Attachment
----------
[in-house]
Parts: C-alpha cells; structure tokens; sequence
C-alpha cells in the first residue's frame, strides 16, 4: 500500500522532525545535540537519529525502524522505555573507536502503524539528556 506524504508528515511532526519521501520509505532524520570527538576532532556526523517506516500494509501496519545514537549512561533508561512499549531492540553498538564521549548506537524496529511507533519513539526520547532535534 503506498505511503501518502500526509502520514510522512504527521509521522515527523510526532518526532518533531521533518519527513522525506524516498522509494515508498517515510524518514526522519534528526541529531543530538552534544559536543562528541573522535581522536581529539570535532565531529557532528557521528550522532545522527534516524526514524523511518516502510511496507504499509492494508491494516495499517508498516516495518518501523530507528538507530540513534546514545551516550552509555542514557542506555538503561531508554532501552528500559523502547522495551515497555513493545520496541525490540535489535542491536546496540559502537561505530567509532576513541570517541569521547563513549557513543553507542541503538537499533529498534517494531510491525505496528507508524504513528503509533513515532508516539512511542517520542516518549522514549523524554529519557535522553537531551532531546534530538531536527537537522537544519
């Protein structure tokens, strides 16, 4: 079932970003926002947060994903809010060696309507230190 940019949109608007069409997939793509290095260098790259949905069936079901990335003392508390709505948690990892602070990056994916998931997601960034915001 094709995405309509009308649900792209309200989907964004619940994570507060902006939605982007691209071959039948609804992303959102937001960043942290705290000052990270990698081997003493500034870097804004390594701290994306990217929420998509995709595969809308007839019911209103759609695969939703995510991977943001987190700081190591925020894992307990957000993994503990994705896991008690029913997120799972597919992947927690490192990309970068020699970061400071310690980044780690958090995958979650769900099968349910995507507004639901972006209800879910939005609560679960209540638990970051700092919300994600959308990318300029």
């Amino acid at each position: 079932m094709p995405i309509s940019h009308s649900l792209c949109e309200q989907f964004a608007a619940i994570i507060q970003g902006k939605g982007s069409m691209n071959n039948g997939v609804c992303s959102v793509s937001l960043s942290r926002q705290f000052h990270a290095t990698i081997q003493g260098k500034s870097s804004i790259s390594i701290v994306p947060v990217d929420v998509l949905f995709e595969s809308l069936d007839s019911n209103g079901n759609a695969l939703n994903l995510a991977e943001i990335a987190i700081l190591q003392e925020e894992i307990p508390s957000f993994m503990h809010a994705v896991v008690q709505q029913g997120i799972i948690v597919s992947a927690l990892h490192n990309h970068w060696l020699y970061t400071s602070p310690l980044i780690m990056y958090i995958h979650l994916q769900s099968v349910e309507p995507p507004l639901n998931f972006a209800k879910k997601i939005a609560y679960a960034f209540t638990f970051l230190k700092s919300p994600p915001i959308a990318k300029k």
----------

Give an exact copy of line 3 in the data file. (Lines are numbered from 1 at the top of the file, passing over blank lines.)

C-alpha cells in the first residue's frame, strides 16, 4: 500500500522532525545535540537519529525502524522505555573507536502503524539528556 506524504508528515511532526519521501520509505532524520570527538576532532556526523517506516500494509501496519545514537549512561533508561512499549531492540553498538564521549548506537524496529511507533519513539526520547532535534 503506498505511503501518502500526509502520514510522512504527521509521522515527523510526532518526532518533531521533518519527513522525506524516498522509494515508498517515510524518514526522519534528526541529531543530538552534544559536543562528541573522535581522536581529539570535532565531529557532528557521528550522532545522527534516524526514524523511518516502510511496507504499509492494508491494516495499517508498516516495518518501523530507528538507530540513534546514545551516550552509555542514557542506555538503561531508554532501552528500559523502547522495551515497555513493545520496541525490540535489535542491536546496540559502537561505530567509532576513541570517541569521547563513549557513543553507542541503538537499533529498534517494531510491525505496528507508524504513528503509533513515532508516539512511542517520542516518549522514549523524554529519557535522553537531551532531546534530538531536527537537522537544519